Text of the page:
This thing called LibraryThing

February 26, 2006 | 3

Back at the beginning of September I mentioned a new book cataloging site called LibraryThing. It had only just gotten underway and I was busy so I didn’t try it out at the time. It looked like the sort of thing that, if it ever reached a critical mass, could be phenomenal, but it seemed to me like it would take a while.

Well, it didn’t. I was reminded of the site by an AskMe thread today, so I went to check it out and was astonished to find that in about six months, people have catalogued almost two million books using LibraryThing. This much data allows for some really cool features. For starters, check out the zeitgeist page, where the aggregate numbers are used to generate lists of the “most owned books” and the “most contentious books” along with several other lists. Also very nifty is the “social information” page for each book. Here’s the page for East of Eden. By crunching all the aggregate data about users who have this book, LibraryThing can generate a number of lists of related books. On top of that, the whole site is very slick and easy to use and understand.

I entered about a dozen books just to try it out today, and I’ll probably work my way through my library at some point – I’m just waiting for some free time since I’m in danger of getting sucked in.

created The Millions and is its publisher. He and his family live in New Jersey.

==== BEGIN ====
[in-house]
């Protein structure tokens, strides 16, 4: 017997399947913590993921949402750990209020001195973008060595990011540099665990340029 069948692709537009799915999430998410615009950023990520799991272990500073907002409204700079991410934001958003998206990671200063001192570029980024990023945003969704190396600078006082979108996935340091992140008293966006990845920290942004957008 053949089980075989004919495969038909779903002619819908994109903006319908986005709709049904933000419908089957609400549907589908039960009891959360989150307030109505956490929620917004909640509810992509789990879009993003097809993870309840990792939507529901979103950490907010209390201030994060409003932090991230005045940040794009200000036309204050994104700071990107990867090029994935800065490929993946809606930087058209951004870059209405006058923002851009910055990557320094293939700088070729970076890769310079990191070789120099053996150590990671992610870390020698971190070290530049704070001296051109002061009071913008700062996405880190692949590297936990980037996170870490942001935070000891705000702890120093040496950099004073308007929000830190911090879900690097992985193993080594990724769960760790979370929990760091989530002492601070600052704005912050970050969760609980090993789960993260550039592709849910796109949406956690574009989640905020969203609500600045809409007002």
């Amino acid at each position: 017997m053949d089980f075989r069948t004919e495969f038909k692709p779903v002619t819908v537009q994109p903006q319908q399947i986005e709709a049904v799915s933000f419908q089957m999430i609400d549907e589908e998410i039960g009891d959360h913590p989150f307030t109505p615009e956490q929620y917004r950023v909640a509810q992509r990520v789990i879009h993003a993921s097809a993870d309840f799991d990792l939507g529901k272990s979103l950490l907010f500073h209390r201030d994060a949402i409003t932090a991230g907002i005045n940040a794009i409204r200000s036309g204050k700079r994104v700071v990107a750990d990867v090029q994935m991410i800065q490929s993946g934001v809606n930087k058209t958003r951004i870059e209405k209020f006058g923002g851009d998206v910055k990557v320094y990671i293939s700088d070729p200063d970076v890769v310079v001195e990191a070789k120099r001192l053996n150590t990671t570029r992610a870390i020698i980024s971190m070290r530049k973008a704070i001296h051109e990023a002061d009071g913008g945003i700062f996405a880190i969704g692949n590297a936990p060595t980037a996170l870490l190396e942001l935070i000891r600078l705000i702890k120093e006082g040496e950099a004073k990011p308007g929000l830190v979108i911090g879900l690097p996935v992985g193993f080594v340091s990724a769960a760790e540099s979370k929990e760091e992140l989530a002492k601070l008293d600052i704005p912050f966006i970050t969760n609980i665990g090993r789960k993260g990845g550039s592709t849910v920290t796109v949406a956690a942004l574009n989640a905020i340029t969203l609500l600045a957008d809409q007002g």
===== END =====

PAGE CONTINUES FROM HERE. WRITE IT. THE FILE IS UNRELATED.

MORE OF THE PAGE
3 comments:

  1. The zeitgeist page is FASCINATING, I've just taken a quick look. Skews very heavily fantasy/sci-fi, no? I love Pratchett and Gaiman as much as the next person, but surely they and LOTR/Hobbit are not the most-owned books in the general population?!? (In the US, anyway; Pratchett's UK readership is surely much more saturated…) Actually it wouldn't really surprise me if these were among the most-owned, it's the Anne McCaffrey/Mercedes Lackey one step further down the list that seems to me the giveaway–I love those books, but most readers I know will not admit to ever having read such things…

  2. It was the zeitgeist page that really grabbed my attention, too. Re: sci-fi books. I suspect there's a correlation between sci-fi ownership and an interest in using a cutting-edge Web-based book cataloging system.

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